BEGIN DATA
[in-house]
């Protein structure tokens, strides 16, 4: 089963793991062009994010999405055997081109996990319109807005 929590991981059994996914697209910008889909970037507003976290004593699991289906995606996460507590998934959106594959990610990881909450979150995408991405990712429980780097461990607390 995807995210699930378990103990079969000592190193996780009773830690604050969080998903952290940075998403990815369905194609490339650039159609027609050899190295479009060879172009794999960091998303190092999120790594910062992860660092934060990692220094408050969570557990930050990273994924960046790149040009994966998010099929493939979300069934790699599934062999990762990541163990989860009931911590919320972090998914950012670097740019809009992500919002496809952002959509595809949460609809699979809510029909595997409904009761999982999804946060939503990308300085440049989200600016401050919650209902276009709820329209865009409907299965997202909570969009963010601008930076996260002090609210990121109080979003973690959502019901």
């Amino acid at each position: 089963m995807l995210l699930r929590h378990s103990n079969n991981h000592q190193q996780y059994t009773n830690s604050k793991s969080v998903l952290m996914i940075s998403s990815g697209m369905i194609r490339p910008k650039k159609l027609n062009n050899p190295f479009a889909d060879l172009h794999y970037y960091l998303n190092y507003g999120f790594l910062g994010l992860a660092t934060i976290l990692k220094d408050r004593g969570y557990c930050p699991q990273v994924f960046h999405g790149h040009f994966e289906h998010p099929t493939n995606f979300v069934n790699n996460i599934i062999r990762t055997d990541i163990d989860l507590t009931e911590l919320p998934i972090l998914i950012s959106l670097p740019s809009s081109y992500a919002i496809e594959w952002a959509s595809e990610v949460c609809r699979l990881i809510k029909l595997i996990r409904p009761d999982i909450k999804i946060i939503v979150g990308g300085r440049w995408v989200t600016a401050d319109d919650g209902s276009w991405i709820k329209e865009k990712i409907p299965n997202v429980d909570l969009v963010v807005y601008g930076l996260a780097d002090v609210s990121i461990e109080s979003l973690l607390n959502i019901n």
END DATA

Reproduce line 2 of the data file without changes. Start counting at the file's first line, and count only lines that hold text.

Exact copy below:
């Protein structure tokens, strides 16, 4: 089963793991062009994010999405055997081109996990319109807005 929590991981059994996914697209910008889909970037507003976290004593699991289906995606996460507590998934959106594959990610990881909450979150995408991405990712429980780097461990607390 995807995210699930378990103990079969000592190193996780009773830690604050969080998903952290940075998403990815369905194609490339650039159609027609050899190295479009060879172009794999960091998303190092999120790594910062992860660092934060990692220094408050969570557990930050990273994924960046790149040009994966998010099929493939979300069934790699599934062999990762990541163990989860009931911590919320972090998914950012670097740019809009992500919002496809952002959509595809949460609809699979809510029909595997409904009761999982999804946060939503990308300085440049989200600016401050919650209902276009709820329209865009409907299965997202909570969009963010601008930076996260002090609210990121109080979003973690959502019901």